May 202011
 

Recently I’ve seen an increase in discussion around companies and organizations producing their own content. I’m not talking about marketing collateral, but true editorial content that educates and entertains. Some call this sponsored content, curated content, or content marketing. In the end it’s the same thing — producing your own “news” and sharing directly with your audiences, bypassing the media filter.

Here are some good recent articles I’ve seen:

Shel Holtz on Ragan.com sees a big opportunity with more traditional media going behind a pay wall;

Mitch Joel at Six Pixels of Separation think big brands should have their own journalism departments;

Jonathan Potts calls it Brand Journalism and looks at what it could mean in academia.

I say Hallelujah to this increased awareness. For almost three years my agency has been proposing this to clients — thinking like a publisher in your specific area of expertise and building your own audience. Here in DC in the B2B and B2G spaces, we were a voice in the wilderness for a long time. No one else was telling this story. As this concept becomes more well known, hopefully the evangelizing will get easier.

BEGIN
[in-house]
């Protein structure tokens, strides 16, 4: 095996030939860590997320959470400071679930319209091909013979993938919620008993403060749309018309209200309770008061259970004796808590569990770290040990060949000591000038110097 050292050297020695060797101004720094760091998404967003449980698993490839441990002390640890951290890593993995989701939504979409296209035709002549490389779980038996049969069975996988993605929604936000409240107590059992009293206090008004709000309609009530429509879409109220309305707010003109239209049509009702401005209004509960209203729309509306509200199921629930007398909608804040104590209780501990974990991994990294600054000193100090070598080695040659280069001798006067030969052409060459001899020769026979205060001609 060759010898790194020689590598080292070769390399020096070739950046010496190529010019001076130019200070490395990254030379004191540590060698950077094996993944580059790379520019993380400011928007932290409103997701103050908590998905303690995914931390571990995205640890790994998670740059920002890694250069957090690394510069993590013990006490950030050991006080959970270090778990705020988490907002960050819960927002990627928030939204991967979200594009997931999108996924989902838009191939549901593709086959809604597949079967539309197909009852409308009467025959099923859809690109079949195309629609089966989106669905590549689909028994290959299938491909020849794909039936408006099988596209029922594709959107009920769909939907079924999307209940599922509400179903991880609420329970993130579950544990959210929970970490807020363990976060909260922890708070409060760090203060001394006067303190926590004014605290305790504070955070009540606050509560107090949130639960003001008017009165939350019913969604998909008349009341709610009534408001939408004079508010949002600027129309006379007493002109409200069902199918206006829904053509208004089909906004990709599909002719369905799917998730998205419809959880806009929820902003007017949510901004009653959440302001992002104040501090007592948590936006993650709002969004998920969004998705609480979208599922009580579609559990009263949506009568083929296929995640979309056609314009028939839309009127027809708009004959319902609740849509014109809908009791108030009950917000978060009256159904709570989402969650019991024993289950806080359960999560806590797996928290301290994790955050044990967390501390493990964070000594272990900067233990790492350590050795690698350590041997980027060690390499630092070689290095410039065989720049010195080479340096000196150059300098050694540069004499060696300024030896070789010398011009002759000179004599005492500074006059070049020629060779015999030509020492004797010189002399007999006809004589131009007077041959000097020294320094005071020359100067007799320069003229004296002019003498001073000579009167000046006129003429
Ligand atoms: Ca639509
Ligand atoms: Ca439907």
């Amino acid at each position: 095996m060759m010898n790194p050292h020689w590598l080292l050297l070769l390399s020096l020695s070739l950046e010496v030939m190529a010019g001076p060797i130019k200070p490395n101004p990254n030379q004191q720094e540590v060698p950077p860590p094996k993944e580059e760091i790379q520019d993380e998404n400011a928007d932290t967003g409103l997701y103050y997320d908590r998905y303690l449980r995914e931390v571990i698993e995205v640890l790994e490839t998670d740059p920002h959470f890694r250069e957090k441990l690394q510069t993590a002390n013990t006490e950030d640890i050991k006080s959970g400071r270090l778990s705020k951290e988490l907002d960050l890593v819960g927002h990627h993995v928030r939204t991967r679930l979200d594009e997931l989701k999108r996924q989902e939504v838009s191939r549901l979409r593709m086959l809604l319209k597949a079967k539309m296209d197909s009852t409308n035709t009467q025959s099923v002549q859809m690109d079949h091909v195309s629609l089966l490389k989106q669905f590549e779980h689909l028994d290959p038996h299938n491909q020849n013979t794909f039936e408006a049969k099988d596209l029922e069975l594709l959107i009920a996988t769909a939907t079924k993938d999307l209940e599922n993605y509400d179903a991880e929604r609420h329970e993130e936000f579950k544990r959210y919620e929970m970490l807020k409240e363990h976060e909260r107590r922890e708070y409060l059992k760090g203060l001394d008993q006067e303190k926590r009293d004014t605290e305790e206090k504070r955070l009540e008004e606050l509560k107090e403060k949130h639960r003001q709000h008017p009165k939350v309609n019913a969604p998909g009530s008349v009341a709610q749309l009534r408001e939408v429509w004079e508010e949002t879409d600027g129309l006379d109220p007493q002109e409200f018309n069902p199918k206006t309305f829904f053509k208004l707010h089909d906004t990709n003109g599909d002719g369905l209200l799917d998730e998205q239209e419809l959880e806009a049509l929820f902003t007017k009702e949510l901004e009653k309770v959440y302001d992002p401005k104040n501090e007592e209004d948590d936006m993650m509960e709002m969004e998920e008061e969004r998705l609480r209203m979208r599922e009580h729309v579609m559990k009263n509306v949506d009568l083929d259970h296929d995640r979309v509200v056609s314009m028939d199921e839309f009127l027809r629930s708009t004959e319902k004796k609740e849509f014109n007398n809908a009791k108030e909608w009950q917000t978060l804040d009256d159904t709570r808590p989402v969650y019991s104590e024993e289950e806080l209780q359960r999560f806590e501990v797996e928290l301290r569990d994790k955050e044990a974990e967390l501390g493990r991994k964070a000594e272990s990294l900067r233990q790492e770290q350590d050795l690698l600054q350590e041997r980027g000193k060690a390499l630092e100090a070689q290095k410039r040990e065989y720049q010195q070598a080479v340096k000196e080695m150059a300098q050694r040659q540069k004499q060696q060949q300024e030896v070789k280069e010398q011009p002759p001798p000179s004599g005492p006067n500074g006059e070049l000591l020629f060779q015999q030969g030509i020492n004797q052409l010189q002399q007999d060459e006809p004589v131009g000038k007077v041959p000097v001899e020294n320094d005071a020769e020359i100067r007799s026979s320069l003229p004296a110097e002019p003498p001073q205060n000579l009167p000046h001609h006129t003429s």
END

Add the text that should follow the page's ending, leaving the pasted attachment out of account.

In all our engagements we make sure the organization behind the site is well identified. Some clients get the need for objectivity and true content quality more than others. It’s often a cultural change as much as one of tactical execution.

Significantly, none of the authors I link to above talk about a very critical issue — the need to demonstrate the ROI of this content distribution. Every project in the private sector needs to justify it’s funding level. The Internet and social media provide the analytics to demonstrate how these efforts support the bottom line.

Back in early 2009 my partner Marc Hausman coined the phrase the “last mile” to describe the challenge of leveraging an engaged audience to support a client’s business objectives. The ways this can be done requires some experimentation, and also is driven by the particular niche and goals of the client.

As the traditional media continues to contract and social media channels proliferate, more and more companies need to start thinking like publishers. Many companies already know who they want to talk to — why not do it directly?

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